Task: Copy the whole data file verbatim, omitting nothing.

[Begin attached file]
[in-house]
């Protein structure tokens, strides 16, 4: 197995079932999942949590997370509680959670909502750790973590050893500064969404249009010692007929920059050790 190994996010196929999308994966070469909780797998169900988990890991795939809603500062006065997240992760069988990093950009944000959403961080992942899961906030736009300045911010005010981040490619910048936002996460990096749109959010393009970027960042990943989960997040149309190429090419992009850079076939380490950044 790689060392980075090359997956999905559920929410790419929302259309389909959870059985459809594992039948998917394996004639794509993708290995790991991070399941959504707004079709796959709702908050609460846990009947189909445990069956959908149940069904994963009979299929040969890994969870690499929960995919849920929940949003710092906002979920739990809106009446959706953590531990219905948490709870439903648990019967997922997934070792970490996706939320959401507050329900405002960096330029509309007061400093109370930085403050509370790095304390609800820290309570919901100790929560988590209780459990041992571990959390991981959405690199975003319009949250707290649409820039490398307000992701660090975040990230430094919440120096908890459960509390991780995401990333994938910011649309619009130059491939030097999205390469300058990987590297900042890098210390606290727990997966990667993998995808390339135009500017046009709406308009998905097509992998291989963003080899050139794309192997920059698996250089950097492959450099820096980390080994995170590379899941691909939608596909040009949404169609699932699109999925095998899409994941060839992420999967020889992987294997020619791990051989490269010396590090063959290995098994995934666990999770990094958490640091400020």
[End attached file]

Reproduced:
[in-house]
């Protein structure tokens, strides 16, 4: 197995079932999942949590997370509680959670909502750790973590050893500064969404249009010692007929920059050790 190994996010196929999308994966070469909780797998169900988990890991795939809603500062006065997240992760069988990093950009944000959403961080992942899961906030736009300045911010005010981040490619910048936002996460990096749109959010393009970027960042990943989960997040149309190429090419992009850079076939380490950044 790689060392980075090359997956999905559920929410790419929302259309389909959870059985459809594992039948998917394996004639794509993708290995790991991070399941959504707004079709796959709702908050609460846990009947189909445990069956959908149940069904994963009979299929040969890994969870690499929960995919849920929940949003710092906002979920739990809106009446959706953590531990219905948490709870439903648990019967997922997934070792970490996706939320959401507050329900405002960096330029509309007061400093109370930085403050509370790095304390609800820290309570919901100790929560988590209780459990041992571990959390991981959405690199975003319009949250707290649409820039490398307000992701660090975040990230430094919440120096908890459960509390991780995401990333994938910011649309619009130059491939030097999205390469300058990987590297900042890098210390606290727990997966990667993998995808390339135009500017046009709406308009998905097509992998291989963003080899050139794309192997920059698996250089950097492959450099820096980390080994995170590379899941691909939608596909040009949404169609699932699109999925095998899409994941060839992420999967020889992987294997020619791990051989490269010396590090063959290995098994995934666990999770990094958490640091400020």